Children's achievement goals, attitudes, and disruptive behaviors in an after-school physical activity program
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To promote active and healthy lifestyles in schoolage children, many afterschool physical activity programs offer students opportunities to participate in a variety of physical activities. The effects of such programs on studentsÃ¢ÂÂ levels of physical activity, however, depend largely on whether the students are motivated to participate and to demonstrate high levels of engagement behaviors in the programs. Therefore, it is critical for researchers and teachers to gain an understanding in this area. This study utilized a trichotomous achievement goal model to explore and describe what actually happened in terms of studentsÃ¢ÂÂ achievement goals, attitudes, and disruptive behaviors in an afterschool physical activity program. More specifically, the purposes of the study were fivefold: (1) to examine the reliability and validity of the scores generated by the trichotomous model, (2) to identify achievement goals endorsed by students, (3) to determine studentsÃ¢ÂÂ attitudes toward the program, (4) to identify studentsÃ¢ÂÂ disruptive behaviors, and (5) to investigate the relationships among studentsÃ¢ÂÂ achievement goals, attitudes, attendance, and disruptive behaviors. Results of this study indicate the trichotomous model observed in academic settings also existed among atrisk elementary school students in an afterschool physical activity program and the scores generated by this model were valid and reliable. Furthermore, students were found to score significantly higher on the mastery goal than they did on the performanceapproach and performanceavoidance goals, demonstrate positive attitudes, and display disruptive behaviors identified with the literature. Finally, the mastery goal was found to be positively related to studentsÃ¢ÂÂ positive attitudes and negatively related to studentsÃ¢ÂÂ selfreported low engagement, whereas the performanceapproach and performanceavoidance goals were found to be positively related to studentsÃ¢ÂÂ selfreported disruptive behaviors. Overall, the findings of the present study provide empirical support for the utilization of the trichotomous model in the context of afterschool physical activity programs. They also suggest the positive motivational effects of mastery goals observed in the classroom and physical education can be translated in the context of an afterschool physical activity program with atrisk elementary school students. Therefore, promoting mastery goals among students should become a high priority in afterschool physical activity programs.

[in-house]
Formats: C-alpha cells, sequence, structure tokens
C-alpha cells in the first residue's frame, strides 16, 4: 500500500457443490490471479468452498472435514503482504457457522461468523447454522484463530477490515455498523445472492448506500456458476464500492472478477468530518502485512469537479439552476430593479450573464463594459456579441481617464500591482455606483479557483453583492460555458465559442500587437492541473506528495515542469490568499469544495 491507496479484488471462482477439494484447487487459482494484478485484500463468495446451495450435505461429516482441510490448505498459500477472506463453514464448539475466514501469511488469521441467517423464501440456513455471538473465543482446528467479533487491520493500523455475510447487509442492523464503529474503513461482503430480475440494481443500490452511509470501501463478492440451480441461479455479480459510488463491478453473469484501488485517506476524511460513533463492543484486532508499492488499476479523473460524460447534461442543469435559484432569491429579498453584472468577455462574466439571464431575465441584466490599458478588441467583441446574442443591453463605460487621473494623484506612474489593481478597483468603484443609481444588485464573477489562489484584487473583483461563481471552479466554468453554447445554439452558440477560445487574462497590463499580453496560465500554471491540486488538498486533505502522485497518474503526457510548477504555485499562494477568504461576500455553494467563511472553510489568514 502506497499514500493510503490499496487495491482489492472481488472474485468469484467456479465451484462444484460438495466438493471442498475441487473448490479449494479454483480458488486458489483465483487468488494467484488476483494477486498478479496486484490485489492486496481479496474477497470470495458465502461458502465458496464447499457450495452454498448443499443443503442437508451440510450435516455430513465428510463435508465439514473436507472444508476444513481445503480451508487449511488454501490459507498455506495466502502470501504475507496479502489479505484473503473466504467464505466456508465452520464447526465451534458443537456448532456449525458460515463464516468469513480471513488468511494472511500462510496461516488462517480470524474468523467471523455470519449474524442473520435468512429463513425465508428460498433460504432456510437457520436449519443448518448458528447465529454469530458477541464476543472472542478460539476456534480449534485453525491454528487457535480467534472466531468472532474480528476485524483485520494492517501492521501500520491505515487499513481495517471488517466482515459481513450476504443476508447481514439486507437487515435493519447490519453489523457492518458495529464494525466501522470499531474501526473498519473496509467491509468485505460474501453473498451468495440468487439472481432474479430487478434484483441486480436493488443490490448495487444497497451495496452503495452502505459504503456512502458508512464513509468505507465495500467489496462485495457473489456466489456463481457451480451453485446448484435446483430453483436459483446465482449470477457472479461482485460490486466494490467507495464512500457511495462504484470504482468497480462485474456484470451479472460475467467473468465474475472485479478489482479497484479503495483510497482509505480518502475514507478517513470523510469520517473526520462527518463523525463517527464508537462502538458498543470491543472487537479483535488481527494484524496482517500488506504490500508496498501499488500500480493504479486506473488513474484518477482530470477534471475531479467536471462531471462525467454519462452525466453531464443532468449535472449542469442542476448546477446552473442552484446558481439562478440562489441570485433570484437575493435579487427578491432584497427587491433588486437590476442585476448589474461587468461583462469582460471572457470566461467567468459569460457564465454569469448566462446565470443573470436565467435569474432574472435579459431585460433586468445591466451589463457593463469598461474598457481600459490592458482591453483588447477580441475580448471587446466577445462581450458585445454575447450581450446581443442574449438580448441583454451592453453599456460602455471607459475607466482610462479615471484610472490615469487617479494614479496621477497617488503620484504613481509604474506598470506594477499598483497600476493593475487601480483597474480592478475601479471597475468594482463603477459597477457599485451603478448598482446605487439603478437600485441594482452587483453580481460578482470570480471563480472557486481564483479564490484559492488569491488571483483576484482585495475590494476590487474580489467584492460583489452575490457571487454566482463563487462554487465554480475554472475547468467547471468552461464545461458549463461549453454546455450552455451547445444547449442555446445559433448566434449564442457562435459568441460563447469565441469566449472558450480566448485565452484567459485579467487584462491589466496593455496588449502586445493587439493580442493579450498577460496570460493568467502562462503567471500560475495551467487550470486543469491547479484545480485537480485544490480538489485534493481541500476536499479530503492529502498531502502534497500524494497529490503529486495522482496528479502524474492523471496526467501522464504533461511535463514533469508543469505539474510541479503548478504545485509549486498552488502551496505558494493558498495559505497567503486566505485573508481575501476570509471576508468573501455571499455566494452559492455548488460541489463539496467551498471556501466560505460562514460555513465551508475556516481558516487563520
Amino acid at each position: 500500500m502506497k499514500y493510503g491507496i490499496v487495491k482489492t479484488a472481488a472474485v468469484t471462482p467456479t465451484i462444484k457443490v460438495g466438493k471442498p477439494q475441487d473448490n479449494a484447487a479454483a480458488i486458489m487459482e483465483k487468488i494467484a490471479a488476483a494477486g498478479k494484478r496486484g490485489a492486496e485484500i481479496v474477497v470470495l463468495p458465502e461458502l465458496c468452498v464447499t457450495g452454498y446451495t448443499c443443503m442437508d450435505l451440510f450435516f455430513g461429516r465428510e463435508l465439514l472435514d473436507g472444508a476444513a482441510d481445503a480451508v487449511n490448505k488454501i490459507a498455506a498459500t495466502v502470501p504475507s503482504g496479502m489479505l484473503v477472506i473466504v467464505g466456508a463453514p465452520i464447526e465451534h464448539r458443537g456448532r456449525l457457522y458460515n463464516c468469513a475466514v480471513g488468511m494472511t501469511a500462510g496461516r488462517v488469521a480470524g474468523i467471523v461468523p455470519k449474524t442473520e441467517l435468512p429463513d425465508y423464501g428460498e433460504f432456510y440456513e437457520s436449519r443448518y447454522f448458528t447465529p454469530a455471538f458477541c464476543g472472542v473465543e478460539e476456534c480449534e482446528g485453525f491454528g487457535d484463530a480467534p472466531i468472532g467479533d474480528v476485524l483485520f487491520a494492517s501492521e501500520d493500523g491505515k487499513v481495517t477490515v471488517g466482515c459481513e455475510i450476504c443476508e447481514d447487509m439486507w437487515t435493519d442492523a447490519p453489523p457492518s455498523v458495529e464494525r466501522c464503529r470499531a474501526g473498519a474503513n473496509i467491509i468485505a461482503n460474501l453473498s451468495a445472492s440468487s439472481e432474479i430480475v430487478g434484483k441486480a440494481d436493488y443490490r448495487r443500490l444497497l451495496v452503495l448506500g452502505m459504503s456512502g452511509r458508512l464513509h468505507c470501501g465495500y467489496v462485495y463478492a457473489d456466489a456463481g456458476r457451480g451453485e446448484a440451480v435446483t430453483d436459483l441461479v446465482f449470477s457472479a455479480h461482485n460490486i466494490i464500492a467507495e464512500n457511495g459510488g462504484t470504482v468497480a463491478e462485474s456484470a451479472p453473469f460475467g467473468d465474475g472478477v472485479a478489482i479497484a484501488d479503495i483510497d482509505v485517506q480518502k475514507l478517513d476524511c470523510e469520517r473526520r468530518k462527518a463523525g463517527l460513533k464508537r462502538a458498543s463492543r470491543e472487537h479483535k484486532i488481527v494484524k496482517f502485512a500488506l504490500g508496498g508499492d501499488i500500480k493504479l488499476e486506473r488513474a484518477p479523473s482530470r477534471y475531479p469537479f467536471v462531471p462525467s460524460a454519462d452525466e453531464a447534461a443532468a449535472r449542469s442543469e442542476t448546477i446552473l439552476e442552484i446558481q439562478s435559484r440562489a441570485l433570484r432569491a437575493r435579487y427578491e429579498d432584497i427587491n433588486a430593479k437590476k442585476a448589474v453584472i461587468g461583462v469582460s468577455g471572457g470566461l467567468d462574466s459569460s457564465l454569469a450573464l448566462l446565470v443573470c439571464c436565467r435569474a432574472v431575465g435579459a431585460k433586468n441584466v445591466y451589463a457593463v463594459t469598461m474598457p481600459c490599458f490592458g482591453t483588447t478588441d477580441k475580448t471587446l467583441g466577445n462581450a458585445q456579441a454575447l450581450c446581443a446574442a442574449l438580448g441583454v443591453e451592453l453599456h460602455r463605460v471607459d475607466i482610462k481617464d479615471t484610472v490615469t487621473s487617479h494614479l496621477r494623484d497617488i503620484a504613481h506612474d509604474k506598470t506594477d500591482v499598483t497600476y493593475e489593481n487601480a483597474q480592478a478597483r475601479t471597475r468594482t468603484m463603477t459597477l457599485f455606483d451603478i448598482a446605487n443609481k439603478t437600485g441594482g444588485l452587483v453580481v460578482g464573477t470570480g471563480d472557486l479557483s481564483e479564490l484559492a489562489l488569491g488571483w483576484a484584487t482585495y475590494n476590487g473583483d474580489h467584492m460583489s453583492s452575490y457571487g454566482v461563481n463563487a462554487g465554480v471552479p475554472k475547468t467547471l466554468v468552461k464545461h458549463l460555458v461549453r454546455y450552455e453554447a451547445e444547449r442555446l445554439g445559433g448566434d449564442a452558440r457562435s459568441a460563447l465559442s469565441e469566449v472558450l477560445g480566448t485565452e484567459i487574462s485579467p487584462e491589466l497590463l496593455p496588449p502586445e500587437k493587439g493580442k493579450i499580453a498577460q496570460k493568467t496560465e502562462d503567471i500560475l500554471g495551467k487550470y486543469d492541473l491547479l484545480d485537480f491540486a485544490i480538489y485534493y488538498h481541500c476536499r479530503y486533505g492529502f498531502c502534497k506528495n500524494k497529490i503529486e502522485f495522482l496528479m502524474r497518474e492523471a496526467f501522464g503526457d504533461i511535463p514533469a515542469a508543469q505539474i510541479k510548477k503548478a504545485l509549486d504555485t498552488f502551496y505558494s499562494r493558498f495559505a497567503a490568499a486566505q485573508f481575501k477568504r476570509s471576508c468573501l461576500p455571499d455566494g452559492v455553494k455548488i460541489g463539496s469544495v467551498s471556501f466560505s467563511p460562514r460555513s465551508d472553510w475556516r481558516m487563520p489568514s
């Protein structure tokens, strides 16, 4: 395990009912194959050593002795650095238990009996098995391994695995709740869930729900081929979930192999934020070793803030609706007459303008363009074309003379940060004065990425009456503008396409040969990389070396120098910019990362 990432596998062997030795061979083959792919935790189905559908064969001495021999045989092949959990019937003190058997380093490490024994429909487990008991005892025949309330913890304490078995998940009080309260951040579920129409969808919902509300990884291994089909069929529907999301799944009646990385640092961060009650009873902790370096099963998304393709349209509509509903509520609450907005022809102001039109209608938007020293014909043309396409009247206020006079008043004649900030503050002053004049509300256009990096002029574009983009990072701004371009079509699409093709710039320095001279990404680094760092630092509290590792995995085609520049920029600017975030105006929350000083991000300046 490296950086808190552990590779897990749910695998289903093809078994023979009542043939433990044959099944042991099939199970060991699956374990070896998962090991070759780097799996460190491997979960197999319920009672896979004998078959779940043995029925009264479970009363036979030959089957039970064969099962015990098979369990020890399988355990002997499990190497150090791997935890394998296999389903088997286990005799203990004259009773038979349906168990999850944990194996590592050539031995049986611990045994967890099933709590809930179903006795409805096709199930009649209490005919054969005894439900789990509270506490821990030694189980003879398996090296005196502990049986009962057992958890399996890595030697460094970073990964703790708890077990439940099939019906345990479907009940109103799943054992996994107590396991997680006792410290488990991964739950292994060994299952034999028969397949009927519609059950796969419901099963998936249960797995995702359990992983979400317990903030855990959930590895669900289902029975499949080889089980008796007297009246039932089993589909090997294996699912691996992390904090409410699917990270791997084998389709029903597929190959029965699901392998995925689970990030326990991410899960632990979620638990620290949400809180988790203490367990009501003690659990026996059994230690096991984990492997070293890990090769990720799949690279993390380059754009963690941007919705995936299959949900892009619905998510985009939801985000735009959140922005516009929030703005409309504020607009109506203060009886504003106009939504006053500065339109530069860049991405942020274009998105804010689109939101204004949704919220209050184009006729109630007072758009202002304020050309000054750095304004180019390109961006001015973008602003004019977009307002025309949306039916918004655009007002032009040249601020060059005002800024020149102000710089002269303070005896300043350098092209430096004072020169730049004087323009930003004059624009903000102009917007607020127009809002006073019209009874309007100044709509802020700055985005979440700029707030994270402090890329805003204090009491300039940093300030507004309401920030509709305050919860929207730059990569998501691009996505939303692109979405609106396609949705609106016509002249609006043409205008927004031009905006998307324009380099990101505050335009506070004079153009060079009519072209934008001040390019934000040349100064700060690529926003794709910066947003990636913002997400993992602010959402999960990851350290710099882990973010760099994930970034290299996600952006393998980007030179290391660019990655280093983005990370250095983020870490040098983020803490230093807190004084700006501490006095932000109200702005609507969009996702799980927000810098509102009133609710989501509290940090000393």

Agbuga, Bulent (2003). Children's achievement goals, attitudes, and disruptive behaviors in an after-school physical activity program. Doctoral dissertation, Texas A&M University. Texas A&M University. Available electronically from